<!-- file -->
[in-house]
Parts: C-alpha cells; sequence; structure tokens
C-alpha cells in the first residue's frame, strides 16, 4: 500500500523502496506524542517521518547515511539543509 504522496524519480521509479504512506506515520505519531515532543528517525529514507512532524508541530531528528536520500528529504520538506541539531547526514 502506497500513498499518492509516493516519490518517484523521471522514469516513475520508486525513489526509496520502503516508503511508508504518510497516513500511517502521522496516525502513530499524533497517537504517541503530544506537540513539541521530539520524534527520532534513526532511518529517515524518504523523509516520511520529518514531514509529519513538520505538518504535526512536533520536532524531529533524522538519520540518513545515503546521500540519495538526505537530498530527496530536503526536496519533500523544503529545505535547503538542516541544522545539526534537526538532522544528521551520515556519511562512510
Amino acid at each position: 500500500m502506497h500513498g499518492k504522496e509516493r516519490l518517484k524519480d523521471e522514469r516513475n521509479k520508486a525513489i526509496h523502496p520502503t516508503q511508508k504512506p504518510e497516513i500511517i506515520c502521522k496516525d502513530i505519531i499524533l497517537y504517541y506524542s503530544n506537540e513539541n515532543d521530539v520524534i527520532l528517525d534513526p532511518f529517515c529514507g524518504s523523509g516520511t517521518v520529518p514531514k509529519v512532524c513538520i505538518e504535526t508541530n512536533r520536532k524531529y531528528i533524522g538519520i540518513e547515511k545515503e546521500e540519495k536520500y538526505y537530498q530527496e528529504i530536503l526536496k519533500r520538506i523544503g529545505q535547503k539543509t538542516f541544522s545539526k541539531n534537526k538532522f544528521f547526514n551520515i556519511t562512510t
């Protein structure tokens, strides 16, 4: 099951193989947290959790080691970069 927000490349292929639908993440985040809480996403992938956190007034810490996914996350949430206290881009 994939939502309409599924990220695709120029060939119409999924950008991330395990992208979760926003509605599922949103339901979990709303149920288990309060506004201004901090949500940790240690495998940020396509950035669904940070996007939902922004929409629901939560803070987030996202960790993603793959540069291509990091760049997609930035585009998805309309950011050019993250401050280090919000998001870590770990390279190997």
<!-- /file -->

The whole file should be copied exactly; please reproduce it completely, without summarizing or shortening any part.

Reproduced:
[in-house]
Parts: C-alpha cells; sequence; structure tokens
C-alpha cells in the first residue's frame, strides 16, 4: 500500500523502496506524542517521518547515511539543509 504522496524519480521509479504512506506515520505519531515532543528517525529514507512532524508541530531528528536520500528529504520538506541539531547526514 502506497500513498499518492509516493516519490518517484523521471522514469516513475520508486525513489526509496520502503516508503511508508504518510497516513500511517502521522496516525502513530499524533497517537504517541503530544506537540513539541521530539520524534527520532534513526532511518529517515524518504523523509516520511520529518514531514509529519513538520505538518504535526512536533520536532524531529533524522538519520540518513545515503546521500540519495538526505537530498530527496530536503526536496519533500523544503529545505535547503538542516541544522545539526534537526538532522544528521551520515556519511562512510
Amino acid at each position: 500500500m502506497h500513498g499518492k504522496e509516493r516519490l518517484k524519480d523521471e522514469r516513475n521509479k520508486a525513489i526509496h523502496p520502503t516508503q511508508k504512506p504518510e497516513i500511517i506515520c502521522k496516525d502513530i505519531i499524533l497517537y504517541y506524542s503530544n506537540e513539541n515532543d521530539v520524534i527520532l528517525d534513526p532511518f529517515c529514507g524518504s523523509g516520511t517521518v520529518p514531514k509529519v512532524c513538520i505538518e504535526t508541530n512536533r520536532k524531529y531528528i533524522g538519520i540518513e547515511k545515503e546521500e540519495k536520500y538526505y537530498q530527496e528529504i530536503l526536496k519533500r520538506i523544503g529545505q535547503k539543509t538542516f541544522s545539526k541539531n534537526k538532522f544528521f547526514n551520515i556519511t562512510t
């Protein structure tokens, strides 16, 4: 099951193989947290959790080691970069 927000490349292929639908993440985040809480996403992938956190007034810490996914996350949430206290881009 994939939502309409599924990220695709120029060939119409999924950008991330395990992208979760926003509605599922949103339901979990709303149920288990309060506004201004901090949500940790240690495998940020396509950035669904940070996007939902922004929409629901939560803070987030996202960790993603793959540069291509990091760049997609930035585009998805309309950011050019993250401050280090919000998001870590770990390279190997």